Danilova M.V.,RAS Pavlov Institute of Physiology | Mollon J.D.,Downing Street
Journal of the Optical Society of America A: Optics and Image Science, and Vision | Year: 2012

We measured chromatic discrimination under conditions where the target fields could be distinguished only by the ratio of excitation of the long-(L) and middle-wavelength (M) cones. The excitation level of the short-wavelength (S) cones was varied in the experiments, although for any given measurement the S-cone excitation was common to the two target fields and could not be directly used for discrimination. Adaptation was maintained by a steady neutral background metameric to Illuminant D65. Thresholds varied substantially and systematically with the S-cone level of the target probes, but in a complex way: when the ratio of L:M cone excitation was low, an increase in S-cone excitation reduced the thresholds, but when the L:M ratio was higher, an increase in Scone excitation raised the thresholds. To account for the pattern of results, we postulate a neural channel that draws synergistic inputs from L and S cones and an opposed input from M cones. The proposed channel has a compressive response function and is most sensitive at the point set by the steady background. © 2012 Optical Society of America.


Majerus T.M.O.,University of Nottingham | Majerus M.E.N.,Downing Street
Evolutionary Ecology | Year: 2012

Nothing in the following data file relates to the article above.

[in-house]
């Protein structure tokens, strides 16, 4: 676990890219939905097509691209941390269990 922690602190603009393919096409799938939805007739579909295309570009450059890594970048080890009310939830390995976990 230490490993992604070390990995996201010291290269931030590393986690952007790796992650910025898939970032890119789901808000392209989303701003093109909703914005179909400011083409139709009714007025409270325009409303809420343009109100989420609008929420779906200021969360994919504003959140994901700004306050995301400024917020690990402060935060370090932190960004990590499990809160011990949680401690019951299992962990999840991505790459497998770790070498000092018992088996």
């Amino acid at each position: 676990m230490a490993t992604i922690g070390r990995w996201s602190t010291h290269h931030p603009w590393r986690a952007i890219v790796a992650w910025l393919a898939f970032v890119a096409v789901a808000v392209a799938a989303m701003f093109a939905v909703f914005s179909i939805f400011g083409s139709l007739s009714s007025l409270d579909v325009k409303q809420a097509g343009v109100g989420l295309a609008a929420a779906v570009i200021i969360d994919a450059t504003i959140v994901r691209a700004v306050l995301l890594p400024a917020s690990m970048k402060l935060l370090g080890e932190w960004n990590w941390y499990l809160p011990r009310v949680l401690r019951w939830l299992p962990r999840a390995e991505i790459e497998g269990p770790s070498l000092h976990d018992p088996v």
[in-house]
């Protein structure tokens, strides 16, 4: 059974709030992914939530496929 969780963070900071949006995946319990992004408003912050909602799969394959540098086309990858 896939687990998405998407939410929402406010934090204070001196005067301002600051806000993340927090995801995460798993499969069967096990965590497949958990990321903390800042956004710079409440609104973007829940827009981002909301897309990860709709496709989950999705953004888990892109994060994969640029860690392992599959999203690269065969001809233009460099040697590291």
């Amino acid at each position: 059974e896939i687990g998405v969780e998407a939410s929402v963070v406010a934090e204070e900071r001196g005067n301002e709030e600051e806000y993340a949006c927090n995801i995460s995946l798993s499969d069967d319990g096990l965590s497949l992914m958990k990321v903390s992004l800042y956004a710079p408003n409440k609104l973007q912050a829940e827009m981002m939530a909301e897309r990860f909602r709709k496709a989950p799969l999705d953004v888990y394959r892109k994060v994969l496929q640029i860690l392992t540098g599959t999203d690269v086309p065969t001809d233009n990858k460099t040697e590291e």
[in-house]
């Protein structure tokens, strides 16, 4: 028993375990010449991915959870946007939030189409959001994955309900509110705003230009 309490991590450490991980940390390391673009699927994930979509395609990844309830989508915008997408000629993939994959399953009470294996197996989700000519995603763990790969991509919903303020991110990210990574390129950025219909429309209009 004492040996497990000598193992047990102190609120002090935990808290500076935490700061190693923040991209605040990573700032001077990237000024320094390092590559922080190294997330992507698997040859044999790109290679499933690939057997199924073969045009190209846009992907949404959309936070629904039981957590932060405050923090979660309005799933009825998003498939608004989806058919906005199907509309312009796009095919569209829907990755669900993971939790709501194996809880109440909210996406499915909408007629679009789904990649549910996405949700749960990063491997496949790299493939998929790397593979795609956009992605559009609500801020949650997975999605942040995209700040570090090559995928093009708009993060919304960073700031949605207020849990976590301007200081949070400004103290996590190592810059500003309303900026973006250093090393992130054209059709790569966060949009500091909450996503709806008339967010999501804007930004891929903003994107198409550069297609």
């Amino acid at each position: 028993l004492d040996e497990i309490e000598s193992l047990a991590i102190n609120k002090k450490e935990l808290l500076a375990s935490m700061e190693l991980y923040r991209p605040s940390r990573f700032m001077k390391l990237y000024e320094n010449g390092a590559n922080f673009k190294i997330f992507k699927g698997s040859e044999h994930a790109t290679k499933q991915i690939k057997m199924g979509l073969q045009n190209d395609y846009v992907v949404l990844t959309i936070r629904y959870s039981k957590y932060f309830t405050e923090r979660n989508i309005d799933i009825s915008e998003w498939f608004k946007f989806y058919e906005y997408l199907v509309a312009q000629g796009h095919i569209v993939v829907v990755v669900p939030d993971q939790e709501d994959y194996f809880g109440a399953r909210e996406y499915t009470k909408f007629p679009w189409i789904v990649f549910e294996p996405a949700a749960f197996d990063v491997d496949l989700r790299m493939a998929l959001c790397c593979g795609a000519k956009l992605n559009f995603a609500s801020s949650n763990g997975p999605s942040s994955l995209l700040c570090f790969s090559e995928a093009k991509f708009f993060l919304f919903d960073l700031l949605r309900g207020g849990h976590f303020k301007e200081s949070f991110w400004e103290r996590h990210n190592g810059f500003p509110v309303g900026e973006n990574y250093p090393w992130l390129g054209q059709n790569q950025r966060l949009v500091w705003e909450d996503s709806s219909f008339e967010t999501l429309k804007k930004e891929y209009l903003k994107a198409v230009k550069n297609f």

Male-killing endosymbionts have been widely reported in the invertebrates and are highly prevalent in the Coccinellidae. The presence of male-killers can lead to extreme bias in host population sex ratios and may have important and far-reaching consequences for the life-history and evolution of their hosts. Male-killers may have direct and indirect effects on host fitness and reproductive behaviour, as well as affecting the host genome, either via strong selection pressure imposed by highly female-biased population sex ratios or by selective sweeps caused as a male-killer conferring an advantage to infected individuals spreads through a population. Criteria used to predict which species are liable to male-killer invasion, based on a variety of ecological factors, have been produced. In summary male-killers are predicted to occur in aphidophageous species, that lay eggs in clutches, show sibling egg consumption and are liable to neonatal larval mortality due to starvation. We assayed 30 species of Coccinellid for the presence of such male-killers to assess the predictive accuracy of the criteria. Male-killers were identified in 8 species in which they were predicted to occur and were absent from all 10 species predicted not to harbor them. Analysis of the remaining 12 species, where male-killers were predicted by the original criteria, but where they were not found, allowed us to identify areas where the criteria can be refined and improved. We conclude that whilst the original criteria give a reasonably accurate prediction, there are refinements and improvements, concerning details of host diet and life-history, which make them more robust, especially in the light of discoveries of male-killing suppressors and when incorporated give a better fit to our findings from field samples. © 2011 Springer Science+Business Media B.V.